Lately, when I catch up on nutrition, health, and food articles, I’m finding that coconut-based products are popping up more and more frequently. I grew up and still enjoy eating fresh coconut, I frequently drink coconut water either straight or in smoothies for its health benefits, and I’ve been increasingly enticed to try coconut oil, especially because it’s become more readily available and affordable. I was excited to receive a jar of Kelapo Extra Virgin Oil.
When I opened the jar, the coconut oil was solid and seemed almost crystallized across the top–it reminded me of chapstick. It was soft as shortening, though, and I was able to push a butter knife through a hole in the top layer and break it up. Below the surface, I found some oily liquid. I mixed everything up so it was homogeneous. I could easily smell the coconut, although straight out of the jar, it had an almost neutral taste, with just a slight coconut flavor. I’d read that coconut tastes and flavors go hand in hand with virgin coconut oil, which is unrefined, as opposed to the scentless, tasteless, refined coconut oil, which is bleached and deodorized.
First, I used the coconut oil in the most straightforward application I could think of–on toast. It spread easily and melted quickly. When I took a bite, again, I could smell the coconut, but it tasted neutral. It was almost too neutral, though–I missed the buttery taste I was used to on buttered toast. I added some cinnamon and sugar, and while that added some nice flavor, I still missed the butter flavor. It was better than just sprinkling cinnamon and sugar straight onto dry toast, though. I imagine it would work well for other recipes where butter or other oils work in part to give other ingredients, such as herbs and seasonings or cheese, something to stick to, especially dishes like buttered pasta or steamed veggies.
Next, I fried an egg in my nonstick fry pan. The oil melted quickly and well on medium heat, but the oil smelled like hot coconut. It was an odd smell, and I didn’t necessarily like it, but it didn’t linger after I started cooking. The oil worked out really well for frying, though, and after I tried the fried egg on toast, I couldn’t really smell anything or taste any coconut. I didn’t miss the flavors from butter or other oils because the egg itself was rich enough, and since I season anything else, I’d pan fry, I think coconut oil would work just fine in other pan-fry recipes.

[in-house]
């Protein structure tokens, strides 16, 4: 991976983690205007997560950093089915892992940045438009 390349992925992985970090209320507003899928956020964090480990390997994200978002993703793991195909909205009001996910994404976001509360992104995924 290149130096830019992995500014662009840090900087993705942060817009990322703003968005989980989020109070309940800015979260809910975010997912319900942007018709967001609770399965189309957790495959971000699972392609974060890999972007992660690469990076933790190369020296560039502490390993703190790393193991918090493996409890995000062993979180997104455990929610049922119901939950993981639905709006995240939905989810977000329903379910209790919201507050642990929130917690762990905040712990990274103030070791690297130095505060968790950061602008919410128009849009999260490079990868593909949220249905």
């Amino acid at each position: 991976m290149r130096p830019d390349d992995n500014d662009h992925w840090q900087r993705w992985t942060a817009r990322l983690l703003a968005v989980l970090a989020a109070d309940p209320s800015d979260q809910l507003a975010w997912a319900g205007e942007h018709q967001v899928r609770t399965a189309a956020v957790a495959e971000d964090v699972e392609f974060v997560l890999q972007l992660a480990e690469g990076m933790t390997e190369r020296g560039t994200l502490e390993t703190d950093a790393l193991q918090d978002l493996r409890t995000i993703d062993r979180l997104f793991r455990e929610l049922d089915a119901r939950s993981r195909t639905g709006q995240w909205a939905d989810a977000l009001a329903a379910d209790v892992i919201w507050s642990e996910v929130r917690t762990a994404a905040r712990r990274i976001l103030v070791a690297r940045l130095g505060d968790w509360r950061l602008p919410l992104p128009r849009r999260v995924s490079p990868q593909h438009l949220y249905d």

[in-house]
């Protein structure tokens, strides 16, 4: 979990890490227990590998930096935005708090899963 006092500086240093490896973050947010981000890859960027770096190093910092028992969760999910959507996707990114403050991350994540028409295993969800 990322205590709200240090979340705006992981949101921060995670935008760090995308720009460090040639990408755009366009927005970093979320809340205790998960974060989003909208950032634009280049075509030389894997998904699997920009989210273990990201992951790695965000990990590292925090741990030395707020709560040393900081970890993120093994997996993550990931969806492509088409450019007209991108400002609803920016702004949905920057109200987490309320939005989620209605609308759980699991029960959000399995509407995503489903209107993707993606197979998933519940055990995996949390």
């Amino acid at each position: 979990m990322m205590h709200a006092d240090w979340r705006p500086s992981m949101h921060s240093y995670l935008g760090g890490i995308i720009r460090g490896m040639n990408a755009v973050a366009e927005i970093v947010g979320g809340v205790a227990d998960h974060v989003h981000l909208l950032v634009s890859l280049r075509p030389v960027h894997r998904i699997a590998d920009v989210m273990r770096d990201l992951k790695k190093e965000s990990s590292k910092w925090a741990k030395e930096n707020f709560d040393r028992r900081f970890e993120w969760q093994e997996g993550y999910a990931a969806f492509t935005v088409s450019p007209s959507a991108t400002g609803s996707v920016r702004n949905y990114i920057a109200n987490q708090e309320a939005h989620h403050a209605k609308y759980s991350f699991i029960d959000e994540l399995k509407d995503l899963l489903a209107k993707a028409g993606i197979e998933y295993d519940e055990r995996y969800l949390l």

I really wanted to try the coconut oil in baking, so I made a small batch of chocolate toffee cookies. I’d read that butter could be replaced one for one with coconut oil, so that’s what I did. The recipe calls for the butter and chocolate to be melted together, and the coconut oil version had the same smell and consistency as the butter version. When I smelled the mixture, it reminded me of a Mounds candy bar, and while I’m not a Mounds fan, the smell was definitely not unpleasant. Altogether, the recipe came together in exactly the same way as when I use butter, and I was very pleased with the final result–no coconut smell or taste at all, and the cookies’ taste and texture were exactly the same, and even after a day, they were still perfectly chewy.
Finally, I tried the coconut oil on my fingertips. Okay, it’s not a recipe, but I’ve had a bad eczema flare-up this year, and I read that coconut oil can be used to alleviate some of the symptoms. I don’t think it can necessarily heal my eczema, but it was soothing on my dry skin. Bringing relief from that dryness might help heal it indirectly. I don’t like the greasy feel of traditional lotion, but I was able to rub the coconut oil almost fully into my skin so that it didn’t leave a greasy residue–and it left only minimal smudges on my smart phone’s screen. Ha! A day later, the fingertips on the hand I rubbed the coconut oil into still look and feel pretty good.
Having finally tried coconut oil, I know I can easily and willingly find many uses for it in my kitchen. It’s neutral flavor makes it versatile, and while its coconut scent is pretty apparent fresh out of the jar, it dissipates once cooked, especially in baked goods. I want to experiment more with it, and I especially want to try it out in more delicate recipes like baked cakes and hardier recipes like fried fish. I’m going to dive into these experiments fearlessly, though, because I believe I can substitute coconut oil in most applications that call for butter and oil.